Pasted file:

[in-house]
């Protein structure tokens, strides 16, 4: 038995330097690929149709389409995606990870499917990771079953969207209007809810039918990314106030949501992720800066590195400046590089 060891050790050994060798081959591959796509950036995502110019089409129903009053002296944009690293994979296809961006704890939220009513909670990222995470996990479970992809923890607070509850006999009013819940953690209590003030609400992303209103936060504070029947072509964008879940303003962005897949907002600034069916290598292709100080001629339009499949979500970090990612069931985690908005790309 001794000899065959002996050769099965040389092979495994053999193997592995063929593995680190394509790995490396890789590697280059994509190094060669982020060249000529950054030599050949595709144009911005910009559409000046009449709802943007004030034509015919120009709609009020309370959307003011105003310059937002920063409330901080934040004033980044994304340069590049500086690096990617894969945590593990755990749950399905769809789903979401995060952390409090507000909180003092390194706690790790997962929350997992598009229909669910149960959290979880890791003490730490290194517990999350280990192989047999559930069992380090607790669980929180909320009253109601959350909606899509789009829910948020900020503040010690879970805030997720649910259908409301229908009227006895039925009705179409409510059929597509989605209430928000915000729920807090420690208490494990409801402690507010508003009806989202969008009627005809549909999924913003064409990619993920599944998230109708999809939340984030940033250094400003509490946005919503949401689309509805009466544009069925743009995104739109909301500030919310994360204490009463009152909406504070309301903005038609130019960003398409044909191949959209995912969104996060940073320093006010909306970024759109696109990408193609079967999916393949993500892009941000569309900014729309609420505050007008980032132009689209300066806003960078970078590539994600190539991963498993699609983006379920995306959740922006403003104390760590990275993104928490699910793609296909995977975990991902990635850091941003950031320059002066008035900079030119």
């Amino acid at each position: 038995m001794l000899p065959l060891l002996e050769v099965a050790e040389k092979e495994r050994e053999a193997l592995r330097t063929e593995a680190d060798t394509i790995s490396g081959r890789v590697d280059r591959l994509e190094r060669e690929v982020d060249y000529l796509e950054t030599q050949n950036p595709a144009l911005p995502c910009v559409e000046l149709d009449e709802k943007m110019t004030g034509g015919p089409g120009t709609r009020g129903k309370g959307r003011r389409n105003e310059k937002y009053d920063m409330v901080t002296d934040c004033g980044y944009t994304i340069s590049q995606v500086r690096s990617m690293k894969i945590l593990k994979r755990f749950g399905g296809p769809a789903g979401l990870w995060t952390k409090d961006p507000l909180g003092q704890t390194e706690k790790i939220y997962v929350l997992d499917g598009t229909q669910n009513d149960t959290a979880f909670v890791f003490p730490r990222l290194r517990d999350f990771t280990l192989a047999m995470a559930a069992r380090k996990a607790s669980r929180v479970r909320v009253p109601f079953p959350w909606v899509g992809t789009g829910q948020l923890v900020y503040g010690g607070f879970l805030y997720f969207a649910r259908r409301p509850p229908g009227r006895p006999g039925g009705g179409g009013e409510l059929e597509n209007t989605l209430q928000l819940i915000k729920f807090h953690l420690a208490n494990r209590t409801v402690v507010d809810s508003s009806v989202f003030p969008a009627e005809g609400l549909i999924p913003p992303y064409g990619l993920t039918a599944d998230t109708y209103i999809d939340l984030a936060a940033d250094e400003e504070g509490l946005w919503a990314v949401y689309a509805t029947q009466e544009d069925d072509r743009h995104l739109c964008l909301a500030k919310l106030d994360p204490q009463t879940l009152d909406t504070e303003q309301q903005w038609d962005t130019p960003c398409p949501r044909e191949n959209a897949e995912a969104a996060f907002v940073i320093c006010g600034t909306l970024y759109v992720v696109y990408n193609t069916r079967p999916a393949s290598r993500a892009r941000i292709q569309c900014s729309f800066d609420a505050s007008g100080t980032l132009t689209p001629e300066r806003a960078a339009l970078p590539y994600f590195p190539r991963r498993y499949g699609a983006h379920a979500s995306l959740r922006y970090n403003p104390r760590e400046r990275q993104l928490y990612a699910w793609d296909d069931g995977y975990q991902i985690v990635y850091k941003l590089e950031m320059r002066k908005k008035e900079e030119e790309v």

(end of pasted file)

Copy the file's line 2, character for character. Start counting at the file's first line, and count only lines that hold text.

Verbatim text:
């Protein structure tokens, strides 16, 4: 038995330097690929149709389409995606990870499917990771079953969207209007809810039918990314106030949501992720800066590195400046590089 060891050790050994060798081959591959796509950036995502110019089409129903009053002296944009690293994979296809961006704890939220009513909670990222995470996990479970992809923890607070509850006999009013819940953690209590003030609400992303209103936060504070029947072509964008879940303003962005897949907002600034069916290598292709100080001629339009499949979500970090990612069931985690908005790309 001794000899065959002996050769099965040389092979495994053999193997592995063929593995680190394509790995490396890789590697280059994509190094060669982020060249000529950054030599050949595709144009911005910009559409000046009449709802943007004030034509015919120009709609009020309370959307003011105003310059937002920063409330901080934040004033980044994304340069590049500086690096990617894969945590593990755990749950399905769809789903979401995060952390409090507000909180003092390194706690790790997962929350997992598009229909669910149960959290979880890791003490730490290194517990999350280990192989047999559930069992380090607790669980929180909320009253109601959350909606899509789009829910948020900020503040010690879970805030997720649910259908409301229908009227006895039925009705179409409510059929597509989605209430928000915000729920807090420690208490494990409801402690507010508003009806989202969008009627005809549909999924913003064409990619993920599944998230109708999809939340984030940033250094400003509490946005919503949401689309509805009466544009069925743009995104739109909301500030919310994360204490009463009152909406504070309301903005038609130019960003398409044909191949959209995912969104996060940073320093006010909306970024759109696109990408193609079967999916393949993500892009941000569309900014729309609420505050007008980032132009689209300066806003960078970078590539994600190539991963498993699609983006379920995306959740922006403003104390760590990275993104928490699910793609296909995977975990991902990635850091941003950031320059002066008035900079030119």